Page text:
Dear Students & Regular PDXEAN Readers: This post is the first in a two-week series dedicated to giving a public space for student voices on educational equity and our school system. Please read, pass on these posts, and comment! The more we all contribute to the conversation, the better informed we’ll all be and the more able to act to support kids and schools.
Charter schools seem like a great idea in theory, while some have even proven great in practice. Charter schools are given the freedom to operate outside of the mainstream public-school curriculum, which we learned from previous lessons has been severely limited by the need for schools to improve standardized test scores. Charter schools may allow students the opportunity to learn subjects outside of the NCLB limited curriculum. They can experiment with alternative methods to improve student achievement and test scores other than teaching to the test and pass their results on to other schools. In this way, charter schools can be an outlet for public school reform; and, given our education system’s previous record with reform, they may be our best chance for such reform.
However, charter schools are not at all without controversy. Firstly, what happens to the children in charter schools that fail? Is the risk of leaving these children without a proper education worth the possibility of innovative education reform? My initial reaction is that it is a risk the parents of these children are apparently willing to take when they sign their children up for a charter school.
Second, many critics argue that charter schools take already limited resources away from the public schools, which are attended by the majority of the nation’s students. They argue we should focus our attention and resources on these public schools (“Oregon charter school debates lead to little progress”, Oregon Live). Worse still, Jonathan Kozol in “Stop Bargaining for Crumbs” argues that Charter schools have further contributed to education inequality. Many Charter schools explicitly target African American students, while others are clearly intended for children of white middle-class, liberal parents (Kozol calls them “woodsy Walden schools”). Subsequently, many charter schools are even more segregated than public schools (which we‘ve learned have not much improved since Brown v. Board).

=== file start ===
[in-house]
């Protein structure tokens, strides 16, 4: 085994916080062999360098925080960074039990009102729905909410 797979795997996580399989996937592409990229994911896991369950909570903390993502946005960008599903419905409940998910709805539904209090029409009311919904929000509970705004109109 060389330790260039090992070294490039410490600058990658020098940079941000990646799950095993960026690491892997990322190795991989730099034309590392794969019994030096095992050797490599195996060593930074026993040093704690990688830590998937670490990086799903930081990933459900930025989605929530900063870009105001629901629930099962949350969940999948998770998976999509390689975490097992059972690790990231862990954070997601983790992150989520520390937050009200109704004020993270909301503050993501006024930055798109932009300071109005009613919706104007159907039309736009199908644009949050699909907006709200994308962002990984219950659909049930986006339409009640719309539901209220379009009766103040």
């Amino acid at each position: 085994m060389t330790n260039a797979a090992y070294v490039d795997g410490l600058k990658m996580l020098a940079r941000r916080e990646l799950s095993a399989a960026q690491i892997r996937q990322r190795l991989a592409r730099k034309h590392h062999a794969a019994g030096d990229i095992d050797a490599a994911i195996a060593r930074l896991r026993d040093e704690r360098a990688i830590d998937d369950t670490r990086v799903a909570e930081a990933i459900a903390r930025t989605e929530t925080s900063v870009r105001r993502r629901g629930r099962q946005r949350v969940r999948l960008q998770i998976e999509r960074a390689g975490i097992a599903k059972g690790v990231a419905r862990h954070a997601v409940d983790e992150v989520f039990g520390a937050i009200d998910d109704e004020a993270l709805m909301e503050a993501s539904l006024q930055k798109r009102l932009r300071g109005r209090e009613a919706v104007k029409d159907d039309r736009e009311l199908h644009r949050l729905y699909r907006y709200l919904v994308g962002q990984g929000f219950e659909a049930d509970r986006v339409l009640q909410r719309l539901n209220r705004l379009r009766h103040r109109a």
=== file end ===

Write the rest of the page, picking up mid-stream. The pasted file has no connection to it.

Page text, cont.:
At the risk of bringing back the “separate but equal” debate, I ask: are students at a charter school like “The Black Success Academy” really limited by the fact that their peers are all African Americans? Might students in an all-black charter school benefit from cultural solidarity and at the same time receive a comparable liberal education to their peers at the “Woodsy Walden School”? Is Kozol implying that black students need to assimilate to a white curriculum if they wish to have as good as education as the Woodsy Walden Students? (perhaps more white students should learn about black culture?)
It seems to me that these charter schools, if they receive equal funding and effort, can be equal, or at least can be a sort of experiment to help us learn whether the schools can actually be equal.
Ultimately, my question is whether y’all think charter schools contribute to inequality and the achievement gap in the way Kozol describes, or do you think the nature of charter schools might allow a sort of separate equality?